Buffin adamantly denies that there was anything untoward about his relationship with GPM. The materials Permco calls "trade secrets" were hardly that, Buffin claims. A court order bars him from going into detail, but much of the information he provided to GPM was readily available, he says. Some is even posted at Permco.com.

"It's on their website, for the whole world to see," Attorney Zukerman interjects.

Even the tours of Permco's plant were fair game, Buffin claims. After all, the company leaves its garage doors open. "I guarantee, if you drive by there today with a pair of binoculars, you can see everything we saw," he protests.

Whatever his motivations, Buffin seems genuinely surprised that his actions led to accusations of industrial espionage. "I'm just a person who goes to work every day, does the best job I can with the resources I'm given, and this was totally unexpected," he says.

Zukerman takes it a step further, claiming that Buffin and GPM are actually the victims in all this. He argues that Permco felt threatened by a company that figured out how to do a better job cheaper. Unable to compete on a level playing field, Permco is desperately trying to tie up its rival in legal red tape.

"This case has nothing to do with trade secrets," Zukerman says, finding what could be the last line of his closing argument. "It's only about an old dog who couldn't be taught new tricks."


The FBI takes corporate spying very seriously these days. Terrorism remains the top priority, but industrial espionage, while far less publicized, is No. 2. The theory is that the wars of the future will be fought in the boardroom instead of on the battlefield. In a world with one superpower, innovations and patents may trump bullets and bombs.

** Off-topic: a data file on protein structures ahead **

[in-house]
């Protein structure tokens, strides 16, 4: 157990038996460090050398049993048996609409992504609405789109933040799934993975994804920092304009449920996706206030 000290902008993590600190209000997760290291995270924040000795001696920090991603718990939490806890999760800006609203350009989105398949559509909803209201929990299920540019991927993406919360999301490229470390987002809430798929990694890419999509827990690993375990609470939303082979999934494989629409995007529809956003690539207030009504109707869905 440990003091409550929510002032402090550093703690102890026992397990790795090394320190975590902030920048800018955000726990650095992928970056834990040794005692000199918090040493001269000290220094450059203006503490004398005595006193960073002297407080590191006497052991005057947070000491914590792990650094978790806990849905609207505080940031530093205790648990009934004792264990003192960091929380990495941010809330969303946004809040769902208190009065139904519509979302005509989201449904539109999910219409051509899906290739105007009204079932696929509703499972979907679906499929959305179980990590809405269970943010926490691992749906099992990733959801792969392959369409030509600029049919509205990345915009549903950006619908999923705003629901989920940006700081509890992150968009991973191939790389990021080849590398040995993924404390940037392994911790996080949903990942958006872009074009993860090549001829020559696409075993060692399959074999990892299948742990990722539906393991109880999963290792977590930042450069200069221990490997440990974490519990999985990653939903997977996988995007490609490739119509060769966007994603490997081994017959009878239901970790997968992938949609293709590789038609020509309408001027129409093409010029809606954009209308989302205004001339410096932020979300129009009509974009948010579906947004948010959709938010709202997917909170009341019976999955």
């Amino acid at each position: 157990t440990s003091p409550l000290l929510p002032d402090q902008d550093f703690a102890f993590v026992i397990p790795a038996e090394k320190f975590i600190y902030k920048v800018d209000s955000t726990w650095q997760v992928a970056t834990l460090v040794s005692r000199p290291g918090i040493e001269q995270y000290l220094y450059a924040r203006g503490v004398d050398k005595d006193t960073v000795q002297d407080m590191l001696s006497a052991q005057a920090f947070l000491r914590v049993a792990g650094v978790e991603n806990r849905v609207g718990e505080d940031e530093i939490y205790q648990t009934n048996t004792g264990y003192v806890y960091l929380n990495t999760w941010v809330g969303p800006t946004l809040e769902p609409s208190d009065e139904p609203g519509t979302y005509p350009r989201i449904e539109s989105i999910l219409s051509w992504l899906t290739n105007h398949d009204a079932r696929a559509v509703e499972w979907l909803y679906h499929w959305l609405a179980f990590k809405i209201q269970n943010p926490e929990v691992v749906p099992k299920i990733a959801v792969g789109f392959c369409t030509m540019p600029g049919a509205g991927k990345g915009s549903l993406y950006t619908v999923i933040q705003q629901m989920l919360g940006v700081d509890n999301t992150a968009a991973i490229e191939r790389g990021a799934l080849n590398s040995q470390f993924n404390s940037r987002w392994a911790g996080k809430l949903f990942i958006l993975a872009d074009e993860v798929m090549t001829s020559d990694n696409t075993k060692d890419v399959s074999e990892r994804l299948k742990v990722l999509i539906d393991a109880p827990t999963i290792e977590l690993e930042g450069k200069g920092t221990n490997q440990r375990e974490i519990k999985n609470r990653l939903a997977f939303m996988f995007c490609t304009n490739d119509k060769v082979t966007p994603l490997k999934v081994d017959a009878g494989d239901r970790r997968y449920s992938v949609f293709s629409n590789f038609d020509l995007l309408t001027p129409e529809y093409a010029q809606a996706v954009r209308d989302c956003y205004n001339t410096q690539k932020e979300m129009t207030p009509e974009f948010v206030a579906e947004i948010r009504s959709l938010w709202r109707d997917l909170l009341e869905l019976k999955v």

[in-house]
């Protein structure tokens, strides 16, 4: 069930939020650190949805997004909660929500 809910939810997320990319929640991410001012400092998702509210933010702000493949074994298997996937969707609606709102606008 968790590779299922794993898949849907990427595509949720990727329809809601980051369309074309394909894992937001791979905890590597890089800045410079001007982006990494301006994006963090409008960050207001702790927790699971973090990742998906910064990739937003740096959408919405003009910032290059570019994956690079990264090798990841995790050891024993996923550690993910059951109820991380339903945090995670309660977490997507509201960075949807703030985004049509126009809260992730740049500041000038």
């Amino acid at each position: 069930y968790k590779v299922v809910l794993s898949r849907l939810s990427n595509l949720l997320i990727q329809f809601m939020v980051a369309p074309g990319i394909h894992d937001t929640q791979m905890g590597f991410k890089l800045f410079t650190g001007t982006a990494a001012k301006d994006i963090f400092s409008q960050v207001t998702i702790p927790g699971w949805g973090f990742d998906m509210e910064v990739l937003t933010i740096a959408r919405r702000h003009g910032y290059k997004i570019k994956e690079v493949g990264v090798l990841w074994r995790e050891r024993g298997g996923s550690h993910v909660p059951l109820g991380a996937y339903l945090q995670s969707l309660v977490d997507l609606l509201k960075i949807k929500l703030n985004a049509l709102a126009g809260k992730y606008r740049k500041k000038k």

"It's become a global market," says Robert Hawk, spokesman for the FBI's Cleveland office. "Cheaters, if they can cheat effectively and efficiently, have an edge."

Northeast Ohio has emerged as a front line in the effort. Local authorities were the nation's first to bring a case to trial under Congress' Industrial Espionage Act of 1996, a law that made it a federal crime to steal trade secrets. And in 2001, they were the first to pursue charges under a section of the law that imposes stiffer sanctions for industrial espionage that directly benefits a foreign government.

Still, prosecution is rare. Part of the problem is that complex science is a hard sell to jurors. Another hurdle: international boundaries. In 2001, a scientist was accused of stealing proprietary genetic material used in the Cleveland Clinic's Alzheimer's research. But the defendant fled to Japan, and Tokyo refused extradition, killing the case.

Often, the crime goes unreported. Some companies choose to handle incidents internally, fearing that negative publicity will jeopardize the bottom line. Or a business may not even know it was victimized -- after all, industrial espionage is hardly as high-profile as bank robbery.

"These people are usually discreet. They're very intelligent," says Hawk. "I'm not naive enough to think that, as we speak, someone isn't trying to penetrate a company in Northeast Ohio."

Permco says that it's passed evidence from its investigation to the FBI, but Hawk will neither confirm nor deny a criminal investigation, taking a line from Hogan's Heroes. "I'm gonna do my Sergeant Schultz impression: 'I know nothing,'" he says.

Regardless, Buffin faces a reckoning in civil court. Permco has sued him for breach of loyalty. The company wants to be reimbursed for 10 months' salary and advances totaling $13,500 that Buffin never paid back after his first year of employment. Permco also wants a judge to bar GPM from using the pilfered information and is seeking more than $25,000 in damages.

But no amount of money will ease the sting of being duped. When Olszewski sent out an e-mail announcing Buffin's betrayal, a female worker came to his office in tears. "How could someone do this to us?" she asked.

It reminded Olszewski of a conversation he had three decades ago, when he first came to Permco. The company chairman, Robert Shell Jr., had asked him to name the most important traits to look for in new employees. Olszewski rattled off his list, but left off "trustworthy."

"Never forget: People are dishonest," Shell lectured.

Now, at 56, Olszewski says, he has once again learned that lesson.